Getting away and processing is imperative to keeping a healthy mindset, especially in the wake of personal loss. More than just time off work, time away from the thoughts and opinions of others; time to think my own thoughts and experience my own emotions.
Friday morning, as I headed out of town for a weekend of camping, I felt God tell me to shut off my phone. As soon as I reached Camp (because GPS), I set my phone on airplane mode and left it that way till I came home today.
There were several times I wanted to turn it back on but I stuck to my commitment and eventually settled in to life without constant contact. It’s amazing how refreshing that can be.
Today as I was catching up on all the texts, emails, and phone calls I missed, I discovered why God had wanted me to take that break. A firestorm of emails about the defendant in my father’s accident arrived in my inbox at once. Apparently much discussion took place on Friday and God knew it would have been a distraction from what He had for me this weekend.
Evidently Jack, the driver who’s truck made an untimely collision with my father, was arrested and released for violation of his pre-trial agreements. Specifically, it appears he failed a drug test for the use of marijuana.
Everyone processes grief differently but I’ve never felt any anger or animosity toward Jack, only sadness for the life he’s lived and the future he lost in a moment. It’s certainly not because I’m perfect, but because I’m forgiven, that I can have this attitude.
On this email chain are all the victims families and it’s clear that some don’t have the same compassion. Some choose words that seem to indicate they feel Jack got into his truck that morning on a hunt to see who he could kill.
(One email on a previous message said that letting Jack drive is “like giving a mass murderer access to his weapon of choice.”)
How such anger is present eludes me; we all have heard the same difficult information about Jack’s childhood and the pain in his life. It seems obvious to me that Jack was operating from a place of hurt that I could never imagine.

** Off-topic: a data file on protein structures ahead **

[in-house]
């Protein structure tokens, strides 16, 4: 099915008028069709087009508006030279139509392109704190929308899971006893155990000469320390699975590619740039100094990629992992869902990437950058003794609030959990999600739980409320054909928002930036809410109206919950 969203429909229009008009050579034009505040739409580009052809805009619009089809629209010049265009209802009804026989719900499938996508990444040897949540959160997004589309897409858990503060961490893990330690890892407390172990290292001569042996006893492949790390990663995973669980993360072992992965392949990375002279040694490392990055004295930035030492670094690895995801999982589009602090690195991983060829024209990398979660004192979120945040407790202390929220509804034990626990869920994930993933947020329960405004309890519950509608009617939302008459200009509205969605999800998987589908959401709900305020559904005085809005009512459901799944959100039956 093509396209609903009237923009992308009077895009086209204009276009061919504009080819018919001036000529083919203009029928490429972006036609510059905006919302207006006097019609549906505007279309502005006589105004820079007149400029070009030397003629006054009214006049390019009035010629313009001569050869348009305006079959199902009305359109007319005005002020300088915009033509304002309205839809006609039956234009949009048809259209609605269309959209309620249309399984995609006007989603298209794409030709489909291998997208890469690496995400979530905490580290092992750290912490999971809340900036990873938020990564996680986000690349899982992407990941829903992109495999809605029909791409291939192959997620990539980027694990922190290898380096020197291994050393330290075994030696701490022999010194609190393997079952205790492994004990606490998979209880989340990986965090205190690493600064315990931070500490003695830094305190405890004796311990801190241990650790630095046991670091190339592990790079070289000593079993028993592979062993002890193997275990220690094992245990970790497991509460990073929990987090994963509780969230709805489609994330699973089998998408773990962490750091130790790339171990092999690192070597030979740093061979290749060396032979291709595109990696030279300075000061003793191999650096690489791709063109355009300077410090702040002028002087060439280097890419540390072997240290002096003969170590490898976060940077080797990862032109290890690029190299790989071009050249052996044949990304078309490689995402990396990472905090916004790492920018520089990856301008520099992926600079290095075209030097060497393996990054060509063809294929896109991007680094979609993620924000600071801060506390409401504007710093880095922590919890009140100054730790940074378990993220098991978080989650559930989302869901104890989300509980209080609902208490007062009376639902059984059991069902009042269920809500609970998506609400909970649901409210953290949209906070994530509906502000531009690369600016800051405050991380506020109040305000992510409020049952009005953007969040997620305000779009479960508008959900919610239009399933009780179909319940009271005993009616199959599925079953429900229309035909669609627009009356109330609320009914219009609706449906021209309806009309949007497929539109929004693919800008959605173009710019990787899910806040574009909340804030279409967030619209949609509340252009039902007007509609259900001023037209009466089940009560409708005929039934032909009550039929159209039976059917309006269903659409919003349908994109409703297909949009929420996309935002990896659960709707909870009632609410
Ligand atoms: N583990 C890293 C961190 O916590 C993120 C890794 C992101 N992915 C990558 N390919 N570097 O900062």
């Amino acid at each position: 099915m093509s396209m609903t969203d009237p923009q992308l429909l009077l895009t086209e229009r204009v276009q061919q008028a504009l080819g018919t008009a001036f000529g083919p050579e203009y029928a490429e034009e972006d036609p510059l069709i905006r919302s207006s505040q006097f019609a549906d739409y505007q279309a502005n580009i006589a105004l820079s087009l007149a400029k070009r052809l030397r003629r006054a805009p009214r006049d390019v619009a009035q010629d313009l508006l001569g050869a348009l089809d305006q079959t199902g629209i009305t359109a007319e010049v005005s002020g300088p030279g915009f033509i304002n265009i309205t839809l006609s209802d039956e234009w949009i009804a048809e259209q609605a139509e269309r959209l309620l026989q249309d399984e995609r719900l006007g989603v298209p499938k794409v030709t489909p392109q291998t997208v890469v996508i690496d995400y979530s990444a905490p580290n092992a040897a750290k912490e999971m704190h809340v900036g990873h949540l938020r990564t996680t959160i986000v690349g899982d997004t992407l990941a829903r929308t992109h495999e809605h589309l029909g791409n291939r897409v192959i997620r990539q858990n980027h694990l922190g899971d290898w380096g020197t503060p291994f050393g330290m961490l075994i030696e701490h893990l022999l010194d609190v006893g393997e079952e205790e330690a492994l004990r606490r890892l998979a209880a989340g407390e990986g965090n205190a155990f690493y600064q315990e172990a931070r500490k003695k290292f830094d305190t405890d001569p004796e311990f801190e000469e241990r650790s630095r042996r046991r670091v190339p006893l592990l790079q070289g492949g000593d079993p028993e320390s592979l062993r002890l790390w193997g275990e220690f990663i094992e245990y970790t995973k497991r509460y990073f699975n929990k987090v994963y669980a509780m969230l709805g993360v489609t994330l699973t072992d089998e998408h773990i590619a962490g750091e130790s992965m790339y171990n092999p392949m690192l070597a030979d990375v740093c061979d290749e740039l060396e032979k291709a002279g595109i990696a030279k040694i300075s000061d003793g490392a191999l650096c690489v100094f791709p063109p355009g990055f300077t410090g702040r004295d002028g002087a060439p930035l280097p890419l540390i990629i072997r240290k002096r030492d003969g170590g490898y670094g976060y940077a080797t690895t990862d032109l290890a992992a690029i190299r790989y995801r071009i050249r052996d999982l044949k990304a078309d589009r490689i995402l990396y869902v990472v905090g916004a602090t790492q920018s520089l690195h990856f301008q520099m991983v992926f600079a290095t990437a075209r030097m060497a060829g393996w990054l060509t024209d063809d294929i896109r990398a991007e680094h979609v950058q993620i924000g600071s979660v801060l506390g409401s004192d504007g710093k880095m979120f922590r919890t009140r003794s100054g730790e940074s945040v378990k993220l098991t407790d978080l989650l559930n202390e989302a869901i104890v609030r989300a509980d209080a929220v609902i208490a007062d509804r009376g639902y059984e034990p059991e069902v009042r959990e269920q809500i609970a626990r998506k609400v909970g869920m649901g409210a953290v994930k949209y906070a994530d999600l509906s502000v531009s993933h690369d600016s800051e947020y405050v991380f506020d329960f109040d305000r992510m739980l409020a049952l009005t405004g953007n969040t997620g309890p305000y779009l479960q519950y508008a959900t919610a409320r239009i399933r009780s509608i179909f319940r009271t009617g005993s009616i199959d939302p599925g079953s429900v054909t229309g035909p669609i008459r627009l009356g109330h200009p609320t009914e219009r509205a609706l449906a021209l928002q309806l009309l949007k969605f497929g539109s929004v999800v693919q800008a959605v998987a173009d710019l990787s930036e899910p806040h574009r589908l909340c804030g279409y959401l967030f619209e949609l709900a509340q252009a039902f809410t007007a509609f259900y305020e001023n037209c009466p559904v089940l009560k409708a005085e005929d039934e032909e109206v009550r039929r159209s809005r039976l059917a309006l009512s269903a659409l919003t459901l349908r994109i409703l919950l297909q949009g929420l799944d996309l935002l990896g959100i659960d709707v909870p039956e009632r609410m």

As I read through the emails this morning, my heart aches for these other victims. I wish they could find the freedom I’ve discovered in forgiveness. Holding on to bitterness is like drinking poison hoping it kills the other person.
Then I opened up the court documents that were provided to us. As I read over the information my eyes fell on “Age: 21” and started crying.
Jack’s age is not new information to me; I’ve know since the beginning that he was 20 at the time of the accident. Today my heart broke at the realization that he’ll soon be behind bars, probably for the rest of his life.
Sometimes I wish I could be angry at Jack, just for a little while, and let this random act of tragedy be his fault. But I can’t; by God’s grace, the only emotions I can feel are remorse for the loss of his future and hope that God can redeem his remaining years. I hurt for the pain such a young man has already endured and wish he’d had someone like my dad in his life.
But if Jack is not to blame, who is?
Can I blame his boss for sending him home? No, he was just protecting his other employees from Jack possibly causing an accident on the job site.
Can I blame the police departments for “failing to prevent the accident” once warned? No, they responded to the best of their ability.
Can I blame the man who hurt Jack, resulting in the medications Jack took on the day of the crash? No, he was likely wounded himself by someone else.
At the end of all reasoning, it comes back to the pain of living in a world marred by sin. Hurt people hurt people who hurt people and no one makes it through life unscathed.
The only confidence for the future any of us have access to is in receiving the forgiveness purchased on the cross and then live as best we can reaching others with that hope.